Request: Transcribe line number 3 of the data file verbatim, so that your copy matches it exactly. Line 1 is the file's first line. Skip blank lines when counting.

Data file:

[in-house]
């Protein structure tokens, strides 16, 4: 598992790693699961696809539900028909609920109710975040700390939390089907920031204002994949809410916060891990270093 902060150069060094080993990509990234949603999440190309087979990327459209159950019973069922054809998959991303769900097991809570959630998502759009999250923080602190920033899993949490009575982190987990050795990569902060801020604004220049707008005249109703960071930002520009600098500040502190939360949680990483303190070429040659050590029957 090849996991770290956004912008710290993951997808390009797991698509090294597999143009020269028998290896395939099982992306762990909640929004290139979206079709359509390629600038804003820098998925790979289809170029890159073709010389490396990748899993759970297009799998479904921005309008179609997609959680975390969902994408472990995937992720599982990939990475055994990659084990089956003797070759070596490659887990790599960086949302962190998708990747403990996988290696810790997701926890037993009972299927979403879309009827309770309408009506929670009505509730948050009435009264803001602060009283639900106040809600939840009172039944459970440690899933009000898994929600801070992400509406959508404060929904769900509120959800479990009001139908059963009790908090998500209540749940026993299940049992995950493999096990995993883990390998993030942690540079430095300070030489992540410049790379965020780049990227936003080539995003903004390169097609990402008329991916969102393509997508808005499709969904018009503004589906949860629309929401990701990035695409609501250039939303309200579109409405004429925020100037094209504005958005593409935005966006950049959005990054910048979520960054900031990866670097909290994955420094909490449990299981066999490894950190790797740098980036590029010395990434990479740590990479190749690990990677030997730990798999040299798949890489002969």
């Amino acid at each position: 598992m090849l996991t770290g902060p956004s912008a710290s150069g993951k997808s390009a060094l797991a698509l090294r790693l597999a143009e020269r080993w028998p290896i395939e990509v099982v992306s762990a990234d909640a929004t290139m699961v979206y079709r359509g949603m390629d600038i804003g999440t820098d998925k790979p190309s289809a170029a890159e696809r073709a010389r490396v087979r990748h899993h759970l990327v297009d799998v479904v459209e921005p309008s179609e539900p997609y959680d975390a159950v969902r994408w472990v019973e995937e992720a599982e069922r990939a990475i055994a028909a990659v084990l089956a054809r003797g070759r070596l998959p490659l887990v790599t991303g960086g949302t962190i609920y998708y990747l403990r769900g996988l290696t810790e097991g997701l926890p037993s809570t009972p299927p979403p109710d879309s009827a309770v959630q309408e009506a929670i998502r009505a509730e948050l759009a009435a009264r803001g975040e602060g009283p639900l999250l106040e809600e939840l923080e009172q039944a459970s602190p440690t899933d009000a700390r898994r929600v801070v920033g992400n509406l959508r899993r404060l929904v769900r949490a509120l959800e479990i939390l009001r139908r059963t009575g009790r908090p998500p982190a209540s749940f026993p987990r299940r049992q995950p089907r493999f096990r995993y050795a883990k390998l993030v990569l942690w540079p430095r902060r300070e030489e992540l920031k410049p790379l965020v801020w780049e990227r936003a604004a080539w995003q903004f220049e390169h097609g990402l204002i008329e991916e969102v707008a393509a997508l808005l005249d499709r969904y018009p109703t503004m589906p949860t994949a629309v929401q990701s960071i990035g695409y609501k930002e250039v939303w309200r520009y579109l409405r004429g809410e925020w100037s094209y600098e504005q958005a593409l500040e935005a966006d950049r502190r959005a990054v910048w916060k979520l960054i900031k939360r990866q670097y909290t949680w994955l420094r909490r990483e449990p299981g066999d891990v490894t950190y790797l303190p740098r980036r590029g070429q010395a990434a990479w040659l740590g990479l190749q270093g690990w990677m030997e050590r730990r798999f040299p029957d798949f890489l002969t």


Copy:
């Amino acid at each position: 598992m090849l996991t770290g902060p956004s912008a710290s150069g993951k997808s390009a060094l797991a698509l090294r790693l597999a143009e020269r080993w028998p290896i395939e990509v099982v992306s762990a990234d909640a929004t290139m699961v979206y079709r359509g949603m390629d600038i804003g999440t820098d998925k790979p190309s289809a170029a890159e696809r073709a010389r490396v087979r990748h899993h759970l990327v297009d799998v479904v459209e921005p309008s179609e539900p997609y959680d975390a159950v969902r994408w472990v019973e995937e992720a599982e069922r990939a990475i055994a028909a990659v084990l089956a054809r003797g070759r070596l998959p490659l887990v790599t991303g960086g949302t962190i609920y998708y990747l403990r769900g996988l290696t810790e097991g997701l926890p037993s809570t009972p299927p979403p109710d879309s009827a309770v959630q309408e009506a929670i998502r009505a509730e948050l759009a009435a009264r803001g975040e602060g009283p639900l999250l106040e809600e939840l923080e009172q039944a459970s602190p440690t899933d009000a700390r898994r929600v801070v920033g992400n509406l959508r899993r404060l929904v769900r949490a509120l959800e479990i939390l009001r139908r059963t009575g009790r908090p998500p982190a209540s749940f026993p987990r299940r049992q995950p089907r493999f096990r995993y050795a883990k390998l993030v990569l942690w540079p430095r902060r300070e030489e992540l920031k410049p790379l965020v801020w780049e990227r936003a604004a080539w995003q903004f220049e390169h097609g990402l204002i008329e991916e969102v707008a393509a997508l808005l005249d499709r969904y018009p109703t503004m589906p949860t994949a629309v929401q990701s960071i990035g695409y609501k930002e250039v939303w309200r520009y579109l409405r004429g809410e925020w100037s094209y600098e504005q958005a593409l500040e935005a966006d950049r502190r959005a990054v910048w916060k979520l960054i900031k939360r990866q670097y909290t949680w994955l420094r909490r990483e449990p299981g066999d891990v490894t950190y790797l303190p740098r980036r590029g070429q010395a990434a990479w040659l740590g990479l190749q270093g690990w990677m030997e050590r730990r798999f040299p029957d798949f890489l002969t």